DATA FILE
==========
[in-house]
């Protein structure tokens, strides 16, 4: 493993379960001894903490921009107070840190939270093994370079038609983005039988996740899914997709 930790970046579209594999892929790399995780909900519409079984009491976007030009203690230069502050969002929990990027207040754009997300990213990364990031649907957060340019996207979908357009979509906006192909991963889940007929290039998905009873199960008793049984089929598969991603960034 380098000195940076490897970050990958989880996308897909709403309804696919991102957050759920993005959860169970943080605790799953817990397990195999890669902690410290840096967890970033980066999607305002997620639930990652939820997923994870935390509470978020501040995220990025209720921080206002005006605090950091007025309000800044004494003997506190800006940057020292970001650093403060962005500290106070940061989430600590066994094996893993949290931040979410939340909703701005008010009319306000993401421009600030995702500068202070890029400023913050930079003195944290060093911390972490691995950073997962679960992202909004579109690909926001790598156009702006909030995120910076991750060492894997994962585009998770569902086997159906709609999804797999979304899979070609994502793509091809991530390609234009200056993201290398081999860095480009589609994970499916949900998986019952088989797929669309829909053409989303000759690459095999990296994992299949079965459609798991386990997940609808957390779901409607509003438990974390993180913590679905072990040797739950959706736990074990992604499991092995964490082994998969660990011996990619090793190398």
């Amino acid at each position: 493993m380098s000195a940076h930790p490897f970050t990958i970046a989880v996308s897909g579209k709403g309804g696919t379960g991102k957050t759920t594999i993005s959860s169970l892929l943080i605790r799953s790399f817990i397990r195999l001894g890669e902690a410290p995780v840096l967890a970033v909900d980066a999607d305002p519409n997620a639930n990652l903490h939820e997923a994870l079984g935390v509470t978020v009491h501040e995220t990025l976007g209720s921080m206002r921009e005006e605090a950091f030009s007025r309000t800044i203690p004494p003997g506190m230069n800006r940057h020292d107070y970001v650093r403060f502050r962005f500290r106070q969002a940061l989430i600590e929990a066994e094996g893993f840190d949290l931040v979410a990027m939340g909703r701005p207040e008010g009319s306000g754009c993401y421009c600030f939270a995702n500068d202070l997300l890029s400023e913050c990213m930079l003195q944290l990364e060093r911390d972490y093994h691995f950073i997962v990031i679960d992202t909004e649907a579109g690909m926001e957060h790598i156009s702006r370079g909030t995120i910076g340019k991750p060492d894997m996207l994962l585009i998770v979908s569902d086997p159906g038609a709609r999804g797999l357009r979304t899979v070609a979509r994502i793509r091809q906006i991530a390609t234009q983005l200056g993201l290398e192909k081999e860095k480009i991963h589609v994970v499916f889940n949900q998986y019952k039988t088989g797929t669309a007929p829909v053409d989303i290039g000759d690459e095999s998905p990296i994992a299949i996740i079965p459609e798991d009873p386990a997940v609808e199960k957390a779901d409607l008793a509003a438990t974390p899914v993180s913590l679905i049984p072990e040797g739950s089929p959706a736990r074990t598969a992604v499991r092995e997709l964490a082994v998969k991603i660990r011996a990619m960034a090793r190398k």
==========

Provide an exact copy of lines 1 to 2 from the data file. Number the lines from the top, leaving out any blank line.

[in-house]
């Protein structure tokens, strides 16, 4: 493993379960001894903490921009107070840190939270093994370079038609983005039988996740899914997709 930790970046579209594999892929790399995780909900519409079984009491976007030009203690230069502050969002929990990027207040754009997300990213990364990031649907957060340019996207979908357009979509906006192909991963889940007929290039998905009873199960008793049984089929598969991603960034 380098000195940076490897970050990958989880996308897909709403309804696919991102957050759920993005959860169970943080605790799953817990397990195999890669902690410290840096967890970033980066999607305002997620639930990652939820997923994870935390509470978020501040995220990025209720921080206002005006605090950091007025309000800044004494003997506190800006940057020292970001650093403060962005500290106070940061989430600590066994094996893993949290931040979410939340909703701005008010009319306000993401421009600030995702500068202070890029400023913050930079003195944290060093911390972490691995950073997962679960992202909004579109690909926001790598156009702006909030995120910076991750060492894997994962585009998770569902086997159906709609999804797999979304899979070609994502793509091809991530390609234009200056993201290398081999860095480009589609994970499916949900998986019952088989797929669309829909053409989303000759690459095999990296994992299949079965459609798991386990997940609808957390779901409607509003438990974390993180913590679905072990040797739950959706736990074990992604499991092995964490082994998969660990011996990619090793190398």